Meanwhile, Creighton University, a Jesuit school in Omaha, Nebraska has decided to provide health benefits to spouses of homosexual employees who were married in states where such marriages are recognized. This is despite the facts that a)Jesuits are Catholics and b)same-sex marriage is not recognized in Nebraska and it is not one of the states affected by recent court rulings.

What's more, it turns out that Creighton is one of 22 Jesuit universities that do the same thing.

The president of Creighton, Rev. Timothy Lannon, said the move was not meant to imply an endorsement of same-sex marriage but was merely a matter of treating employees fairly.

Which, when you come right down to it, is pretty much all anyone is asking for: basic human fairness.

But as I've said before, the dead-enders will not give up, even as they are sounding more and more desperate.

For example of that desperation, here's a headline at a right-wing site called the Daily Signal: "The Government Should Stop Waging War on Those Against Same-Sex Marriage."

Because now that they are losing, now that their bigotry is no longer the law of the land, now that their bigotry is rejected by a majority of the people of this country, they whine and cry and bleat about how "oppressed" they are. Because no one is quicker to cry and sniffle and mewl about how "mean" you are and how "unfair" it all is, no one is quicker to claim they are a victim, than a right-winger who is losing an argument.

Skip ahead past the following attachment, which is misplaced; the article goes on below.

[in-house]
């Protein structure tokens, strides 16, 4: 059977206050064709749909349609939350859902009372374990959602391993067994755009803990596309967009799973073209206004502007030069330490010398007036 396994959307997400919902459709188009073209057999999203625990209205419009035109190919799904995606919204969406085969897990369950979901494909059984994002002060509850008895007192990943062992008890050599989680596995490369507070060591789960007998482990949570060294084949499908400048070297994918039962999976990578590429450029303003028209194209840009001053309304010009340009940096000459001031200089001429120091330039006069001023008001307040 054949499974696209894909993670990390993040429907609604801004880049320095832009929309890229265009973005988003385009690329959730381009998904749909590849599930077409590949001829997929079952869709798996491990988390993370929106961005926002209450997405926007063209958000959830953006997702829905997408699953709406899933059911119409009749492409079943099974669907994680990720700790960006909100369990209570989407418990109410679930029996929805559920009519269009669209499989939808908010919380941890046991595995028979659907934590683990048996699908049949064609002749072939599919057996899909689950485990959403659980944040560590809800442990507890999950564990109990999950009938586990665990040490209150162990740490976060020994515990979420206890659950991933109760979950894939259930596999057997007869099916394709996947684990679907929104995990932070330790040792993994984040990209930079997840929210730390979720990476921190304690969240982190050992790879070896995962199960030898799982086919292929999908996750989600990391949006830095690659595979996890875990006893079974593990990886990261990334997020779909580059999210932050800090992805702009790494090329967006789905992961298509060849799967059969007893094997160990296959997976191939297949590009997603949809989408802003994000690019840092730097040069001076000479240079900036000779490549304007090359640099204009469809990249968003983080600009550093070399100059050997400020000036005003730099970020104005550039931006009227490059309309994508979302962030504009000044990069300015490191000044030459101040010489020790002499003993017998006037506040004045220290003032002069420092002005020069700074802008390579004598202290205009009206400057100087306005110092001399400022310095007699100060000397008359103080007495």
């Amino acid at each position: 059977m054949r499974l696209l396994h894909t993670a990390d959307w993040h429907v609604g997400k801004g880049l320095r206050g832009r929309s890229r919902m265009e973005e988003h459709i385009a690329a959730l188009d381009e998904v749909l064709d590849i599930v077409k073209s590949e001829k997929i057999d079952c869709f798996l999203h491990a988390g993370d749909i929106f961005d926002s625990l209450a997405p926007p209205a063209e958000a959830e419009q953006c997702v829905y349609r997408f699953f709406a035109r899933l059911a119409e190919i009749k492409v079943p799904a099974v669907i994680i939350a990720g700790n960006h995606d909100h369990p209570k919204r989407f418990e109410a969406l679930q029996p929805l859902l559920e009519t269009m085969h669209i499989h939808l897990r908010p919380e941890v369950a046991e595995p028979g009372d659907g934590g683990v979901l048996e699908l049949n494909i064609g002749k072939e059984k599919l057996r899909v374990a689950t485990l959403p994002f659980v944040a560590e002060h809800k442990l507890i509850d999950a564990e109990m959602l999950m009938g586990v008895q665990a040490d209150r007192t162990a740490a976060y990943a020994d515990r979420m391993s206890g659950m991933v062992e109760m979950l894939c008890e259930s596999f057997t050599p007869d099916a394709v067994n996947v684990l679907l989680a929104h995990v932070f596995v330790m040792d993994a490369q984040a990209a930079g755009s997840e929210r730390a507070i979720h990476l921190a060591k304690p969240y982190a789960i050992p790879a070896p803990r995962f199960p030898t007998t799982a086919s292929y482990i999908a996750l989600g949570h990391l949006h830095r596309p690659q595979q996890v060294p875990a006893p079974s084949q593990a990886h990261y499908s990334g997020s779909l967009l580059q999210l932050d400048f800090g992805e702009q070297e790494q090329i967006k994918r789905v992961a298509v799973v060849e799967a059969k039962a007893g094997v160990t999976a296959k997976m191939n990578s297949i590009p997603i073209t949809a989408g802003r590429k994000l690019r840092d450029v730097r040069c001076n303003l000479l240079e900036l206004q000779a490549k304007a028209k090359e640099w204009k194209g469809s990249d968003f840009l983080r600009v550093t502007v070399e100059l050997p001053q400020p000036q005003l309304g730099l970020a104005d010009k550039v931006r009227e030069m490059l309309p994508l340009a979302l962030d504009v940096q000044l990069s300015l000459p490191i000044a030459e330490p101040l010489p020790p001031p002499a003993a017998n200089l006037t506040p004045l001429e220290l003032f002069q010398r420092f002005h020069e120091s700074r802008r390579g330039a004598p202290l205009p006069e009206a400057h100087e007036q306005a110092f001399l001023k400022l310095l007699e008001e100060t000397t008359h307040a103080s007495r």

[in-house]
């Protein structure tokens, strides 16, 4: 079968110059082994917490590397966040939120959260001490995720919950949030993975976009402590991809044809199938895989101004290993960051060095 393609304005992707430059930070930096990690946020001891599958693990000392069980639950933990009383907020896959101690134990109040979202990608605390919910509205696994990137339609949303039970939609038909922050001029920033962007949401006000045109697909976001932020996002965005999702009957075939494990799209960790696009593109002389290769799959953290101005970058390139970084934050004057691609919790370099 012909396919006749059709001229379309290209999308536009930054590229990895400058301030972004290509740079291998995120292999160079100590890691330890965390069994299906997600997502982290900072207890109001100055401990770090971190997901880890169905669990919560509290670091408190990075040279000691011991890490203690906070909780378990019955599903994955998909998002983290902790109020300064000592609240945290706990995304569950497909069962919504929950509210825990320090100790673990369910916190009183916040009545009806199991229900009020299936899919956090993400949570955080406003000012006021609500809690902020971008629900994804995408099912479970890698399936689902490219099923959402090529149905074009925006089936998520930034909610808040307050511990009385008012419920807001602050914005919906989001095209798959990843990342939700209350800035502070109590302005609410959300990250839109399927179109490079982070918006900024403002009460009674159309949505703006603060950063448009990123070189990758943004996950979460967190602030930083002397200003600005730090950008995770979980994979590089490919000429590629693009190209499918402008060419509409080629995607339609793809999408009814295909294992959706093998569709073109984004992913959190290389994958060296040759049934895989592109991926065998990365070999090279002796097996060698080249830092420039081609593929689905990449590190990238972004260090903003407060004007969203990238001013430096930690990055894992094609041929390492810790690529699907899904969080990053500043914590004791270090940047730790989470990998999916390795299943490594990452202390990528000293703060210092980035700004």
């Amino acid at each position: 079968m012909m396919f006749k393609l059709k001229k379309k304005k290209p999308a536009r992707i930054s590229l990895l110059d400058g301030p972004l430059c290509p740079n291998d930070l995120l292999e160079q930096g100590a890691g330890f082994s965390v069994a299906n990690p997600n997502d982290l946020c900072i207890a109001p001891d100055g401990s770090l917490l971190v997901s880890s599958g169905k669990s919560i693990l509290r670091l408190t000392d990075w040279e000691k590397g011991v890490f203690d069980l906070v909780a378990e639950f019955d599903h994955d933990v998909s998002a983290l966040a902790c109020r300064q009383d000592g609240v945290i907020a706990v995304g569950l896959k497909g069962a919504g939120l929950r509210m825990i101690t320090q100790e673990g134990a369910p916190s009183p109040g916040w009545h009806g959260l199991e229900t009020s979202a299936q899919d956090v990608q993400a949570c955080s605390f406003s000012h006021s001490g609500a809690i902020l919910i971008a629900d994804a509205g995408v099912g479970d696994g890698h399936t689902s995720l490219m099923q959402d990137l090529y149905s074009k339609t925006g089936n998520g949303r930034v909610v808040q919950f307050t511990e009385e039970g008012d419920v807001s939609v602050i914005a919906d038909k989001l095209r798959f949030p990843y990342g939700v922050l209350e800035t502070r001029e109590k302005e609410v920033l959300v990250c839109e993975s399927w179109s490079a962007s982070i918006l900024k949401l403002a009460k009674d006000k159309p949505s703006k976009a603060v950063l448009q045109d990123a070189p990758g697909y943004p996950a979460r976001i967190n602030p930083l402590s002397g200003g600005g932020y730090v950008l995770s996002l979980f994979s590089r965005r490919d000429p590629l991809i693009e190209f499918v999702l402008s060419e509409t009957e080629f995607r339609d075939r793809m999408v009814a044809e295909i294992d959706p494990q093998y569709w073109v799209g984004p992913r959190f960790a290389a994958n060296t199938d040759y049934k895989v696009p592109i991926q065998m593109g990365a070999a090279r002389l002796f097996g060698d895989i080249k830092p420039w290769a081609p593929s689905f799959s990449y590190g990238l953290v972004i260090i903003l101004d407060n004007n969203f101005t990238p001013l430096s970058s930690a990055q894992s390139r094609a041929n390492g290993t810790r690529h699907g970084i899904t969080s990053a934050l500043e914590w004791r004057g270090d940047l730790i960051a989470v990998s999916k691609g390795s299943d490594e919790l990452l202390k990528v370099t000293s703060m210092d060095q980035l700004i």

One last thing on this: Since same-sex marriage was legalized in North Carolina, at least six judges in the state have resigned from the bench, saying they do not want to go against their Christian faith.

To which I say, good! If you have certain personal beliefs, that can prevent you from being able to do certain jobs. You can't be a Christian Scientist and be a surgeon. You can't be a pacifist and be a soldier. As a judge, your job, your role, is to interpret and follow the law, not to interpret and enforce your personal religious belief. If you can't do that, you can't be a judge.

As far as I'm concerned, the same applies to the arguments that have been raised claiming that people in private businesses such as, for one example that gets cited, florists, should be free to use their personal religious views to discriminate against same-sex couples. First off, if the same argument was made about interracial couples - which it was, just a few decades ago - if someone claimed the Bible is against interracial marriage so they are free to discriminate against interracial couples in their business, we would find it nonsensical on its face. "You don't get to do that," we'd immediately say. There is no reason the response should be different here.

If you are - still using the example of a florist - if you are a florist operating a public business who provides flowers for weddings, you don't get to say "Well, I'll sell to this couple getting legally married but not to that couple getting legally married because I don't like that they can get married." If you can't deal with that, you don't get to be a florist.

Bottom line: If you can't sell your product or service to anyone who legally comes to you to buy it, you can't do that job. Period. Freedom of religion is not freedom to discriminate.

Sources cited in links: